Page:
We ended up going with granite, something I was really opposed to. I was never fond of how most of it looks. Splotchy, peppered and, frankly, often looking like mold trapped right beneath the surface. There are lighter options, but they’re, of course, the more expensive ones! Popularity right now favors lighter granite, so it’s one factor that is upping the price of ones that have more “movement” and flow like marble. Don’t even look at quartzite, a granite and quartz stone, if you’re on a tight counter budget – it costs just as much as most quartz (a quartz stone with resins built-in). Don’t take my word for any of this, though – make sure you do your own research. The world of counter tops materials is just one of many with its very own rabbit hole to get lost in. So shiny!



It’s funny how you can eventually completely change your mind when you get pricing. Shown is the counter material we’ll be going with. It’s a Bianco Romano granite and it’s one of the cheaper light granite options we could find. I’ve learned to appreciate granite a little more, now I just hope I will like its performance overall in our kitchen over the next 20 years!

And that’s, pretty much, how I took months of first agonizing over finishes, boiled it down to a few choices and when time to get the party started, presented it to our contractor. This enabled us to have far fewer questions when getting going and since then. Because of research, I knew already about a lot of things that came up and didn’t feel in the dark. If you’ve never done some of these things (For example, what counter edge to select for the kitchen counters – so many kinds and what exactly will they look like on a finished counter?!), you’ll still learn along the way, but hopefully you’ll be working with contractors that are just as willing to communicate fully and clearly as they are about taking your money. That is probably the most important detail! Never work with any that won’t give you a budget breakdown of their services and what they project each part will cost, and don’t work with subcontractors who aren’t willing to meet with you if you feel it’s necessary to explain things more clearly for you. The people we’ve worked with have been great. Friendly, enthusiastic and helpful with actual results – all things that will only make you feel better about what you’re getting yourself into.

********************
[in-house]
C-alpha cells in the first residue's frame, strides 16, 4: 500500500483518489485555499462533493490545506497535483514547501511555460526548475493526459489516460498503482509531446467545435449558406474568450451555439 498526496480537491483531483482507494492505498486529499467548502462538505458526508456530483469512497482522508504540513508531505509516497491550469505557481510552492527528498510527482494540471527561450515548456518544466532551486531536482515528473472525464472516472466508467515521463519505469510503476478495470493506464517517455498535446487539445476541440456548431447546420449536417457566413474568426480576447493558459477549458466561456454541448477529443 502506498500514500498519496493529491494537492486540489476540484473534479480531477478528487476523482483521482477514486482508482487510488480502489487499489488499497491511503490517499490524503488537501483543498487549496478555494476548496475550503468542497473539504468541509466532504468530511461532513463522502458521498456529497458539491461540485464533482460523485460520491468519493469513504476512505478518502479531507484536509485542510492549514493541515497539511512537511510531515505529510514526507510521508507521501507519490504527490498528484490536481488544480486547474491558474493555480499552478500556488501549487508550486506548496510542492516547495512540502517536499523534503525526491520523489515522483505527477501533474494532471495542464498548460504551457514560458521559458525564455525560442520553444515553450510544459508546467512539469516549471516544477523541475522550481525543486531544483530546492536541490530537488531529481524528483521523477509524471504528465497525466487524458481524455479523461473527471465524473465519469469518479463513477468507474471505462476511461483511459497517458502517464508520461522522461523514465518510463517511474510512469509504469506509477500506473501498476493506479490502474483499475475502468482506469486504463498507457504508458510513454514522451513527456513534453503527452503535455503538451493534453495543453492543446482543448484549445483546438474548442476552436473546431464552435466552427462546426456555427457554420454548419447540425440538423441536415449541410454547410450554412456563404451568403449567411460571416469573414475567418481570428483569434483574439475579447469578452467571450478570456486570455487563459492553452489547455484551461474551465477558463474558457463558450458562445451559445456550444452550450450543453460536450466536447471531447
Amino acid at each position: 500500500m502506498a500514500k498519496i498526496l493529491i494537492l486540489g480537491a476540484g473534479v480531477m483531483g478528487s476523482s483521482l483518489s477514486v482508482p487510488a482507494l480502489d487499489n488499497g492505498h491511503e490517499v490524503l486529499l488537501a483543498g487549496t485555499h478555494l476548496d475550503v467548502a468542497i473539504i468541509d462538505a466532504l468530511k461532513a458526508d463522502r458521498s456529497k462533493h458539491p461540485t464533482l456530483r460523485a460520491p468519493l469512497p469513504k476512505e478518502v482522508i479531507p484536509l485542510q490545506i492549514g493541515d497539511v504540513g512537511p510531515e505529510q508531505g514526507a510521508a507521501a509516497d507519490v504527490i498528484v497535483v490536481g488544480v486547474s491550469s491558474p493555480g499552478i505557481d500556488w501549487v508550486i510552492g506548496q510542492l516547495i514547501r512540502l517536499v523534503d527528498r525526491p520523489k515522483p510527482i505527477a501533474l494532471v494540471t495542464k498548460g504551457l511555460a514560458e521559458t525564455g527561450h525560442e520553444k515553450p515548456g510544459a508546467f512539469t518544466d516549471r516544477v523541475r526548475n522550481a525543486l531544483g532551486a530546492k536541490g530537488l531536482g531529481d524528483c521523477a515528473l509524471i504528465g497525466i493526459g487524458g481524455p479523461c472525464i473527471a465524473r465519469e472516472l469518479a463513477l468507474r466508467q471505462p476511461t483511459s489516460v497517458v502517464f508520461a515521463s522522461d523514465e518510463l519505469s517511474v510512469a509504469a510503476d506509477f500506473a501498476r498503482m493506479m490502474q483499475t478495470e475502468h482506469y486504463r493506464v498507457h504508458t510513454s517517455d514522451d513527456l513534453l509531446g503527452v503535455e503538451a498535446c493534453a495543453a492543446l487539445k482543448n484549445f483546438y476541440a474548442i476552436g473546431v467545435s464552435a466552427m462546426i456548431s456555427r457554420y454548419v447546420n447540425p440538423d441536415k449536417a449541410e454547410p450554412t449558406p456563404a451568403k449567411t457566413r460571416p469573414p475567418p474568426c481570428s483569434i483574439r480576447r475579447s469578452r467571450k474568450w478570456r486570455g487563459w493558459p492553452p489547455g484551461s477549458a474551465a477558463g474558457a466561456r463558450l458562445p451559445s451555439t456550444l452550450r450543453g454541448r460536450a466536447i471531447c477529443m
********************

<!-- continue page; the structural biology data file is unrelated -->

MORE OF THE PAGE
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- who has written 347 posts on Full Fork Ahead.

Wife, mom, indulgent reader and Day Job Do-er, who occasionally likes to think she can cook. Sometimes she's right, sometimes she's wrong.